FORT HOOD — Retired Sgt. James R. Wilson was prepared to wait a lifetime.
He was wounded June 6, 2004, at Camp Taji, Iraq, where he was a specialist assigned to Bravo Company, 27th Main Support Battalion, 1st Cavalry Division. This was grounds for a Purple Heart Medal — an award given to soldiers wounded or killed in action — but because of missing military records and the disbanding of his unit, it hadn’t yet happened for Wilson.
“I went to a ceremony for a World War II veteran who had his legs blown off when he stepped on a land mine on D-Day, and he was just receiving his Purple Heart,” Wilson said. “I thought it’d be a lifelong mission.”
On Friday — a decade after an enemy car bomb explosion sent Wilson hurtling through the air before slamming him to the ground — that mission came to an end. Wilson received a Purple Heart during a ceremony at III Corps Headquarters.
“Everybody always said, ‘You didn’t get
your Purple Heart? Why?’” Wilson said. “It’s like a huge weight has been lifted.”
Lt. Col. Andrew Deaton, III Corps deputy director of protection, pinned the medal to Wilson’s chest. The two met in 2010 during a fundraiser for Deaton’s nonprofit organization, Honor the Sacrifice, at Fort Leavenworth, Kan.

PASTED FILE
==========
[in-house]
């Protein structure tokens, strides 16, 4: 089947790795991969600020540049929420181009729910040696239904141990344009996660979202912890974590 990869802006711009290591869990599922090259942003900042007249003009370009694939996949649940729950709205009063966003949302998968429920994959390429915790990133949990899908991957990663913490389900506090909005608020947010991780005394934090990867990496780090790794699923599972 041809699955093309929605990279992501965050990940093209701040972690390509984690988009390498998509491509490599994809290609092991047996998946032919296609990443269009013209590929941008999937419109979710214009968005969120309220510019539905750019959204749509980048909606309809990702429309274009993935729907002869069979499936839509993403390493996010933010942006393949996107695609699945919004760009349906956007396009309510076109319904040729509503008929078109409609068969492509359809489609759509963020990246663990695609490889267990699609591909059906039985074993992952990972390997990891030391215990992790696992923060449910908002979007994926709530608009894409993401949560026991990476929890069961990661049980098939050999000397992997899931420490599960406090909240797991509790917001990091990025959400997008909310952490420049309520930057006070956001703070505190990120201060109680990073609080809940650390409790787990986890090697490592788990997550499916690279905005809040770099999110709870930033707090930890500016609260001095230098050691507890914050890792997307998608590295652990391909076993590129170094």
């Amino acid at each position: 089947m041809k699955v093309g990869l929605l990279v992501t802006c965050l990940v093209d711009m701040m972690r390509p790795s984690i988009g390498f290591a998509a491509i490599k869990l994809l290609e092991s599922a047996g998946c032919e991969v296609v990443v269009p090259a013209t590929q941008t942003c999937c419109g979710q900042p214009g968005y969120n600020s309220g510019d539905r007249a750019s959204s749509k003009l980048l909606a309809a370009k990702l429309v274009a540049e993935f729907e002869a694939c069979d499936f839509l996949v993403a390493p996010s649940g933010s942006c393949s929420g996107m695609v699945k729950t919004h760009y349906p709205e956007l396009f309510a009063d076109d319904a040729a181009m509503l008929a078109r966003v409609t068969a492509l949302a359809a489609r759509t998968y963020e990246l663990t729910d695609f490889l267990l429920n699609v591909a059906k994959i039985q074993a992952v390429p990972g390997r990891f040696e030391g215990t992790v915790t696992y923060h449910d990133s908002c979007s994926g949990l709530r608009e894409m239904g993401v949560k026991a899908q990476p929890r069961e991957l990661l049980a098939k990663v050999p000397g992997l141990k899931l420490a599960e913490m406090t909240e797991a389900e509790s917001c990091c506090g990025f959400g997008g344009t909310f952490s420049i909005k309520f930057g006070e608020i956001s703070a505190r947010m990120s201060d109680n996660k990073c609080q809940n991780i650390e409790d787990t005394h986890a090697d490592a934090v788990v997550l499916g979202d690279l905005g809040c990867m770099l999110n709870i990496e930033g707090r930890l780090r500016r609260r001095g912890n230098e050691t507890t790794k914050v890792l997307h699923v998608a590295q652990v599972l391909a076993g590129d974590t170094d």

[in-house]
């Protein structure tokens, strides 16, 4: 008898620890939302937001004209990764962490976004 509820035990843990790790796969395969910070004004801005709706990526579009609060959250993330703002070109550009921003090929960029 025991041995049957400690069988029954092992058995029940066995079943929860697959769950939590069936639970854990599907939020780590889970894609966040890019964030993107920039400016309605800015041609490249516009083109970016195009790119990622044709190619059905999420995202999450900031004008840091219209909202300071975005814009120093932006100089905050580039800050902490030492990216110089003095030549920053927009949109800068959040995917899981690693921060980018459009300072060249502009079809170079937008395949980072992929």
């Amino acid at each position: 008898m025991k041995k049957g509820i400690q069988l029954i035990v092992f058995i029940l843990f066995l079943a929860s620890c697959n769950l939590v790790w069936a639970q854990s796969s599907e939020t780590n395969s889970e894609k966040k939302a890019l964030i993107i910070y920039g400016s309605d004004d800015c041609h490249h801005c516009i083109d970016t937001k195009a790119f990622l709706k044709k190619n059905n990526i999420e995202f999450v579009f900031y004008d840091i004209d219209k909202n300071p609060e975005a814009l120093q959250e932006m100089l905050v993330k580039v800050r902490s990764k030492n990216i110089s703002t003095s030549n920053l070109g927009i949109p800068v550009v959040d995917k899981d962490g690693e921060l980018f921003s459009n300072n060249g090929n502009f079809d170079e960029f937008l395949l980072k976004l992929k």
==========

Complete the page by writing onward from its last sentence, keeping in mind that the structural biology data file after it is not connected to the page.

After learning Wilson’s story, Deaton made it his personal mission to see the former soldier receive his Purple Heart. He finally succeeded in October.
“He didn’t want it for himself,” Deaton said during the ceremony. “He wanted to ensure that this young lady here” — Deaton gestured to Lilly, Wilson’s 6-year-old daughter — “had a good future.”
College, once uncertain, is now assured for Lilly, Wilson said.
“If it wasn’t for her, I might not even have tried,” said Wilson, who has sole custody of his daughter.
Wilson was medically retired from the Army in 2006, after a fuel fire left him badly burned. Now, he stays active by assisting fellow veterans through hunting and fishing trips, support groups and other activities, as well as aiding them in the process of receiving their benefits from the Department of Veterans Affairs.
“One thing that they don’t train you for is the day you leave,” Wilson said. “The worst day of my life was the day the doctor said, ‘We’re going to retire you.’ But I still have a voice, and I can use my voice to help other veterans.
“I might not be in uniform anymore, but I’m still serving.”